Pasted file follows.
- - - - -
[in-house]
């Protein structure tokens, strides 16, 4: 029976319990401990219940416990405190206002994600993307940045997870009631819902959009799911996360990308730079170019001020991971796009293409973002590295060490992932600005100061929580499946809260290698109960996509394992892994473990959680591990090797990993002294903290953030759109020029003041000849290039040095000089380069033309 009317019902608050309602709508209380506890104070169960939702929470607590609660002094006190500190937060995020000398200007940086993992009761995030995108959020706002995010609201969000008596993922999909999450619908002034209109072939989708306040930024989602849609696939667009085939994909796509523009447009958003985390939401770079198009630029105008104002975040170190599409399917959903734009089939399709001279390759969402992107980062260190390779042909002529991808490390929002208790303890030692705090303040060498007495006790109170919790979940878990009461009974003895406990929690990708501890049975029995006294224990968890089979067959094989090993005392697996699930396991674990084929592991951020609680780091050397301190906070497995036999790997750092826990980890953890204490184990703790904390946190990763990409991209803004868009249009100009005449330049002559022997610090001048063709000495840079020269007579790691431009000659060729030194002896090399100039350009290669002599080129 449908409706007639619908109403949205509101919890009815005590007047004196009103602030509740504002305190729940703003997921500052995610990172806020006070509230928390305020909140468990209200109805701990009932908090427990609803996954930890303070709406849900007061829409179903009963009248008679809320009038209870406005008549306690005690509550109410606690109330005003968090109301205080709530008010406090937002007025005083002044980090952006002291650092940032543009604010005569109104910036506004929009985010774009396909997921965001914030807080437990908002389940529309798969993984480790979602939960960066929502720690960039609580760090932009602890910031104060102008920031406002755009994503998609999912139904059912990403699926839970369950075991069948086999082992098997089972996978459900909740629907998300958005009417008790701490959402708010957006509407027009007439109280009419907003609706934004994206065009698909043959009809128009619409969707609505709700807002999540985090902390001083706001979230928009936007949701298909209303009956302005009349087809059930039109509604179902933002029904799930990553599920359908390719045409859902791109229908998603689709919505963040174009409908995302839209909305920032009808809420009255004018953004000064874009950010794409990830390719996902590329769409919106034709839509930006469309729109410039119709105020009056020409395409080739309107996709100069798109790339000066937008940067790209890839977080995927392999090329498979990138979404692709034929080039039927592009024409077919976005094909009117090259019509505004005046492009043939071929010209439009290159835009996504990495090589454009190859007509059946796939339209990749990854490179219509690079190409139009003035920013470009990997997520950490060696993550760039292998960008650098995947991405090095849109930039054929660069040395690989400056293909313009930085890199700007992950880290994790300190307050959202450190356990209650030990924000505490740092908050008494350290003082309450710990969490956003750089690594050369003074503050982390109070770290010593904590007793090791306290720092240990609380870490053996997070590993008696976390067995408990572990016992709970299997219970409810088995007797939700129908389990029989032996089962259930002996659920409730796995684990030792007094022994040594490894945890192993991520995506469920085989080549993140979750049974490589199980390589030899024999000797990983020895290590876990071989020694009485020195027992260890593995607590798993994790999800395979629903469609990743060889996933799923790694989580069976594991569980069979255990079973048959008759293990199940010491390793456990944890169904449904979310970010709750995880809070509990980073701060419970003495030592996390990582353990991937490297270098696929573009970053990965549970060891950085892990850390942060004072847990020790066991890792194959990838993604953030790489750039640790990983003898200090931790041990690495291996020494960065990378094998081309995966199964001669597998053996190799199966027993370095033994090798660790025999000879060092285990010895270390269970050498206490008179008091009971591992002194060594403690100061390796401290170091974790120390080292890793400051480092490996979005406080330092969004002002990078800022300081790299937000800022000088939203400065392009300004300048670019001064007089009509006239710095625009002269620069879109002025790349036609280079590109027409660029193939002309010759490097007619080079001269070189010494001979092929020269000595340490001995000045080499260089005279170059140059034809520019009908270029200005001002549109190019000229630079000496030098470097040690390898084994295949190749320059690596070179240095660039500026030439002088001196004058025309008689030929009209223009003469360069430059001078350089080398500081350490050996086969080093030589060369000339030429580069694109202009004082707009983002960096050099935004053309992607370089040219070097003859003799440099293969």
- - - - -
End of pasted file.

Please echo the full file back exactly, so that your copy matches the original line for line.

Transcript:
[in-house]
């Protein structure tokens, strides 16, 4: 029976319990401990219940416990405190206002994600993307940045997870009631819902959009799911996360990308730079170019001020991971796009293409973002590295060490992932600005100061929580499946809260290698109960996509394992892994473990959680591990090797990993002294903290953030759109020029003041000849290039040095000089380069033309 009317019902608050309602709508209380506890104070169960939702929470607590609660002094006190500190937060995020000398200007940086993992009761995030995108959020706002995010609201969000008596993922999909999450619908002034209109072939989708306040930024989602849609696939667009085939994909796509523009447009958003985390939401770079198009630029105008104002975040170190599409399917959903734009089939399709001279390759969402992107980062260190390779042909002529991808490390929002208790303890030692705090303040060498007495006790109170919790979940878990009461009974003895406990929690990708501890049975029995006294224990968890089979067959094989090993005392697996699930396991674990084929592991951020609680780091050397301190906070497995036999790997750092826990980890953890204490184990703790904390946190990763990409991209803004868009249009100009005449330049002559022997610090001048063709000495840079020269007579790691431009000659060729030194002896090399100039350009290669002599080129 449908409706007639619908109403949205509101919890009815005590007047004196009103602030509740504002305190729940703003997921500052995610990172806020006070509230928390305020909140468990209200109805701990009932908090427990609803996954930890303070709406849900007061829409179903009963009248008679809320009038209870406005008549306690005690509550109410606690109330005003968090109301205080709530008010406090937002007025005083002044980090952006002291650092940032543009604010005569109104910036506004929009985010774009396909997921965001914030807080437990908002389940529309798969993984480790979602939960960066929502720690960039609580760090932009602890910031104060102008920031406002755009994503998609999912139904059912990403699926839970369950075991069948086999082992098997089972996978459900909740629907998300958005009417008790701490959402708010957006509407027009007439109280009419907003609706934004994206065009698909043959009809128009619409969707609505709700807002999540985090902390001083706001979230928009936007949701298909209303009956302005009349087809059930039109509604179902933002029904799930990553599920359908390719045409859902791109229908998603689709919505963040174009409908995302839209909305920032009808809420009255004018953004000064874009950010794409990830390719996902590329769409919106034709839509930006469309729109410039119709105020009056020409395409080739309107996709100069798109790339000066937008940067790209890839977080995927392999090329498979990138979404692709034929080039039927592009024409077919976005094909009117090259019509505004005046492009043939071929010209439009290159835009996504990495090589454009190859007509059946796939339209990749990854490179219509690079190409139009003035920013470009990997997520950490060696993550760039292998960008650098995947991405090095849109930039054929660069040395690989400056293909313009930085890199700007992950880290994790300190307050959202450190356990209650030990924000505490740092908050008494350290003082309450710990969490956003750089690594050369003074503050982390109070770290010593904590007793090791306290720092240990609380870490053996997070590993008696976390067995408990572990016992709970299997219970409810088995007797939700129908389990029989032996089962259930002996659920409730796995684990030792007094022994040594490894945890192993991520995506469920085989080549993140979750049974490589199980390589030899024999000797990983020895290590876990071989020694009485020195027992260890593995607590798993994790999800395979629903469609990743060889996933799923790694989580069976594991569980069979255990079973048959008759293990199940010491390793456990944890169904449904979310970010709750995880809070509990980073701060419970003495030592996390990582353990991937490297270098696929573009970053990965549970060891950085892990850390942060004072847990020790066991890792194959990838993604953030790489750039640790990983003898200090931790041990690495291996020494960065990378094998081309995966199964001669597998053996190799199966027993370095033994090798660790025999000879060092285990010895270390269970050498206490008179008091009971591992002194060594403690100061390796401290170091974790120390080292890793400051480092490996979005406080330092969004002002990078800022300081790299937000800022000088939203400065392009300004300048670019001064007089009509006239710095625009002269620069879109002025790349036609280079590109027409660029193939002309010759490097007619080079001269070189010494001979092929020269000595340490001995000045080499260089005279170059140059034809520019009908270029200005001002549109190019000229630079000496030098470097040690390898084994295949190749320059690596070179240095660039500026030439002088001196004058025309008689030929009209223009003469360069430059001078350089080398500081350490050996086969080093030589060369000339030429580069694109202009004082707009983002960096050099935004053309992607370089040219070097003859003799440099293969």